Meanwhile. Jeroboam dies and his son Zachariah rules in his stead.

Monday, September 13, 2010

2 Kings, Chapter 13

At the same time as Jehoash is ruling one part of Israel, another king, Jehoahaz rises up in Samaria. Jehoahaz is a Baal-worshipper and eventually god lets the Syrians invade as punishment. He finally begs the lord for mercy, so god sets them free again, but they STILL don't reform. God also takes away Jehoahaz's army.

When he dies his son, confusingly named Jehoash, takes over. This Jehoash is evil and the civil war between the two Israels continues.

Elisha is dying. One of the Jehoashes comes to him and asks him to end the civil war and get rid of the Syrians. Elisha tells him to get a bow and arrow, then shoot out the window. Apparently, that will cause the Syrians to go away. Or at least think you're bat-shit crazy. Then he tells him to hit an arrow on the ground. He does, three times. Elisha calls him an idiot and says if he'd hit the arrow on the ground 5 or 6 times, he'd have defeated the Syrians entirely, but now some of them are going to be left over. What are the chances that no matter how many times he hit the arrow, there'd still be Syrians at the end of the day? Then Elisha dies, and doesn't go to heaven on a whirlwind.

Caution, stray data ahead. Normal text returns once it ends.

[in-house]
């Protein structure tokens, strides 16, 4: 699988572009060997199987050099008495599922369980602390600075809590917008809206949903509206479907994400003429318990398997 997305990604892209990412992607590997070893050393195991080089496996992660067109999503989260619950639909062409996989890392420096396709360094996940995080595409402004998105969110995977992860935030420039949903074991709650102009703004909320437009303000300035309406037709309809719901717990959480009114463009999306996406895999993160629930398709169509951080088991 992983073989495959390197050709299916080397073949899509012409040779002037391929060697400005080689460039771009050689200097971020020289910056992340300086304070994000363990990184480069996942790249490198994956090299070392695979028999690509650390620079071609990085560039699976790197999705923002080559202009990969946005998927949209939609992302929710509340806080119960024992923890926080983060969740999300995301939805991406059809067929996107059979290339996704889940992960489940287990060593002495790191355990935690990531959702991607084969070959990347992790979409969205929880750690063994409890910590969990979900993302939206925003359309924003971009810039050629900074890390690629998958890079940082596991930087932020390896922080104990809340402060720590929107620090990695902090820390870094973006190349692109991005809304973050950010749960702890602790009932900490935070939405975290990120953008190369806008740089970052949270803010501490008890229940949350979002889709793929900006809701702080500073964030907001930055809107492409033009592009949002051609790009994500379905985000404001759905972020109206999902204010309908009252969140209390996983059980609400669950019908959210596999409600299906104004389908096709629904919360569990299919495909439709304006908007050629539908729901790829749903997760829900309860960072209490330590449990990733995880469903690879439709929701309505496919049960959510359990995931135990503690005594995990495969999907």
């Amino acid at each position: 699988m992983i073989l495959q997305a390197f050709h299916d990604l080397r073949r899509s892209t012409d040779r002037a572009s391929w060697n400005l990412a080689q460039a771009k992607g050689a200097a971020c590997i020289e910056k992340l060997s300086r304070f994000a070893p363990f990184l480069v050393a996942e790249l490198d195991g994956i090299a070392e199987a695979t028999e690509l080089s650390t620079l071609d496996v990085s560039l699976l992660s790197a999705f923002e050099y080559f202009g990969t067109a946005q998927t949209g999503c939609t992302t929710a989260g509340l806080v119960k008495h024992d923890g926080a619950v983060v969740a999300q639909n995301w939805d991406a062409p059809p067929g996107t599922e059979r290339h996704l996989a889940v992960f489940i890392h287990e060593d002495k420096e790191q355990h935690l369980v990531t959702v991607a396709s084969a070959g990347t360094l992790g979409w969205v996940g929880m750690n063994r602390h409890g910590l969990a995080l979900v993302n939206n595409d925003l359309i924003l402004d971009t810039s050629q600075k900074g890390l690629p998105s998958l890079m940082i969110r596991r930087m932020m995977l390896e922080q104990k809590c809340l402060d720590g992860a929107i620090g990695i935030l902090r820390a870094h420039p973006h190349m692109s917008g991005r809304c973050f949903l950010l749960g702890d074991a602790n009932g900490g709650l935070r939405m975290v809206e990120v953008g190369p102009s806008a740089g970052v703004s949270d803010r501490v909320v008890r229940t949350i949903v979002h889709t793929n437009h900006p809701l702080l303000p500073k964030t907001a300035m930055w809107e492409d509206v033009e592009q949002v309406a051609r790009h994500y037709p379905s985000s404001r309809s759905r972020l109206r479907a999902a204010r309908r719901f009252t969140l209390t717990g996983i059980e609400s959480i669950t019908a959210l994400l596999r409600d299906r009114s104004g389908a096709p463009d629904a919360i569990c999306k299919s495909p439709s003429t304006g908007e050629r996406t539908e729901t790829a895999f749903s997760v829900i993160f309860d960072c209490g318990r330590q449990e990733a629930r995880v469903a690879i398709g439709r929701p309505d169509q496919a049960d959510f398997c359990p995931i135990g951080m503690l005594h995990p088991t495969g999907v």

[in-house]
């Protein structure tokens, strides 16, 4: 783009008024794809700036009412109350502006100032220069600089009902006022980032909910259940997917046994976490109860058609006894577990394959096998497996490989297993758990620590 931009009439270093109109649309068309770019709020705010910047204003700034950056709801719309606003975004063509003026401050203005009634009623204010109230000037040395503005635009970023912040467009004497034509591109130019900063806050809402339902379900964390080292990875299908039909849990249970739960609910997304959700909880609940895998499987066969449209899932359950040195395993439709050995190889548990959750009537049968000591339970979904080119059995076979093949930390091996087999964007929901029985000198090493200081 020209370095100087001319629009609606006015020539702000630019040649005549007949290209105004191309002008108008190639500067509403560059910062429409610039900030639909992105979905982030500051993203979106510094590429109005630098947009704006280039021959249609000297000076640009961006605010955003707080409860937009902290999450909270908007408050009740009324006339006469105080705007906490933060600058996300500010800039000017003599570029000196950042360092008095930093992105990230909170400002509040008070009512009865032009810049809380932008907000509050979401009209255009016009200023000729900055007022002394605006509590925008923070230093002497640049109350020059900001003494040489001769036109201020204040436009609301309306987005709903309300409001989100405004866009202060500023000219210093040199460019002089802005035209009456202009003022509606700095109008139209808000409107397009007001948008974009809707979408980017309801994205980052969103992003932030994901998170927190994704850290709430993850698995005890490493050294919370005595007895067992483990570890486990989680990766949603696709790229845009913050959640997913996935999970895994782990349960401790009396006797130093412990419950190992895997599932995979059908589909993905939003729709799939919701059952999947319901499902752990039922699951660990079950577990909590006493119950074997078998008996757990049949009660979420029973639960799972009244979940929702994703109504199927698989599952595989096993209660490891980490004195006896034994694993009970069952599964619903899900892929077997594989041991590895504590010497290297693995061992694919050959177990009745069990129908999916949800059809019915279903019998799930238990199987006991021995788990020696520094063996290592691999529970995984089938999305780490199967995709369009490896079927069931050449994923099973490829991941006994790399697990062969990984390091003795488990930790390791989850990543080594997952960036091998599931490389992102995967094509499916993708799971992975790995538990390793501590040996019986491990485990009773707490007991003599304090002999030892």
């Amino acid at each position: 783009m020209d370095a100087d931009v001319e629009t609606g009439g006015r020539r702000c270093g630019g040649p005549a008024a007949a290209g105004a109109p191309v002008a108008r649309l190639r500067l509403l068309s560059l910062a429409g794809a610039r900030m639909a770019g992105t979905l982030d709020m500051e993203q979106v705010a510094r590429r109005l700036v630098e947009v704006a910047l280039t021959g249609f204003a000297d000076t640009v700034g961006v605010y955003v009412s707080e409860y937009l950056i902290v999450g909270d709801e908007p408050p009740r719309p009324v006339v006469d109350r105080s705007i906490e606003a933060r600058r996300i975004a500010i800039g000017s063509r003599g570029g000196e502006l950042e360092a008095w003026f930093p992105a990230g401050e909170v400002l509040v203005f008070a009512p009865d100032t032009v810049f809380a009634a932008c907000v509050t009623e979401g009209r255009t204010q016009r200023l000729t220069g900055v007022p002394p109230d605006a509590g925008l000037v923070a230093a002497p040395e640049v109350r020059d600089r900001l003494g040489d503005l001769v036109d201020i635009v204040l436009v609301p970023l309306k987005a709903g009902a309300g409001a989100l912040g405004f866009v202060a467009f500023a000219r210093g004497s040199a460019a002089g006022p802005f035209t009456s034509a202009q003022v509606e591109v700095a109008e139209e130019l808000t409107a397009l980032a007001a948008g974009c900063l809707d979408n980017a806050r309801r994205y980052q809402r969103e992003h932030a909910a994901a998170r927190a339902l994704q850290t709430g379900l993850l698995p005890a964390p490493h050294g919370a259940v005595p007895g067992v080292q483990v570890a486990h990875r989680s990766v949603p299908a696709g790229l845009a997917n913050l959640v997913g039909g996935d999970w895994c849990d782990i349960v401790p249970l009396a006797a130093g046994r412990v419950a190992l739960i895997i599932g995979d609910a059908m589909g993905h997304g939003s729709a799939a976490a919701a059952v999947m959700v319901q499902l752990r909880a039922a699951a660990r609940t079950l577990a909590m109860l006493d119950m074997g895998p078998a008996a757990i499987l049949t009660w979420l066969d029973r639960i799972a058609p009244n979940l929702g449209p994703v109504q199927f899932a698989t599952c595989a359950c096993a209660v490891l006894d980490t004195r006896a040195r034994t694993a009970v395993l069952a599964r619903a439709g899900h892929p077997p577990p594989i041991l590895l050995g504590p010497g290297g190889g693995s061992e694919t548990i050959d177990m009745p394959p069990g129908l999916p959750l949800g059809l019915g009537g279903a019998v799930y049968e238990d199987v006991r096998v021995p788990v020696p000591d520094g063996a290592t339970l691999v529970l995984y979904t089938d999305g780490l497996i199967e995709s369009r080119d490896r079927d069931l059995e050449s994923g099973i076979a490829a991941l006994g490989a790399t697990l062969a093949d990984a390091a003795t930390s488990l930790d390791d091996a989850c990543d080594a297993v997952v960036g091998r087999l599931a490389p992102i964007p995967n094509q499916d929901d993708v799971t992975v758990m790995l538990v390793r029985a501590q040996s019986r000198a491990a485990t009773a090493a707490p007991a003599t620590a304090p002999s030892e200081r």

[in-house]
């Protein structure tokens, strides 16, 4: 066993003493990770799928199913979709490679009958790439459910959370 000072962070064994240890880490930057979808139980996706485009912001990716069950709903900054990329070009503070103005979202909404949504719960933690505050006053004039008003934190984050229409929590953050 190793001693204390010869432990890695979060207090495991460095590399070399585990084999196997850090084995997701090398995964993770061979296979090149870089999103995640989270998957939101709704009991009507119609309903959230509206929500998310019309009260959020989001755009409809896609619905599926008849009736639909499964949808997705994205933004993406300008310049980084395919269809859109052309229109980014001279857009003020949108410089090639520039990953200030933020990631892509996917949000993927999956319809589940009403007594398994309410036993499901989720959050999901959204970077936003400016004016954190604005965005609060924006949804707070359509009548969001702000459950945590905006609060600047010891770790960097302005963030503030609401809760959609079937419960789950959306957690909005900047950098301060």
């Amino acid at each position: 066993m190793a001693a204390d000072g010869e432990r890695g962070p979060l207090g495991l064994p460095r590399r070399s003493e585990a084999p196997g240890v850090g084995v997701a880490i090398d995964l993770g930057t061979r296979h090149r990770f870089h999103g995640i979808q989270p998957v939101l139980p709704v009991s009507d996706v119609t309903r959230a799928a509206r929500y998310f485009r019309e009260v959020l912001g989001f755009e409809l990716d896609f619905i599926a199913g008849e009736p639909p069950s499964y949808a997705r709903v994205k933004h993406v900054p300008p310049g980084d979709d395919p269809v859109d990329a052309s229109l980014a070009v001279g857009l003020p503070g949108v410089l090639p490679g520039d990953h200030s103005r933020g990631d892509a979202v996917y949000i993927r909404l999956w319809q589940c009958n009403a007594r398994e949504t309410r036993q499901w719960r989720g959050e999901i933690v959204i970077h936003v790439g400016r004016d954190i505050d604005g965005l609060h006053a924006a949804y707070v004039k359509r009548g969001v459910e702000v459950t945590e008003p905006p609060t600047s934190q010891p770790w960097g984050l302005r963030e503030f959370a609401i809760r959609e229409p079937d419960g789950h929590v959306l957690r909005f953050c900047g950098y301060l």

The Moabites invade. Oh, goody. I don't think we've seen them for awhile. At one point, they stop to bury a man. It just so happens that Elisha's bones are also in that spot. When his body hits Elisha's, he gets back up, right as rain. Would that make him a zombie?

Syria continues to cause trouble, but god hasn't given up on his chosen people. He lets Jehoash win three times against them. Scene!

Sunday, September 12, 2010

2 Kings, Chapter 12

The story of Jehoash's reign.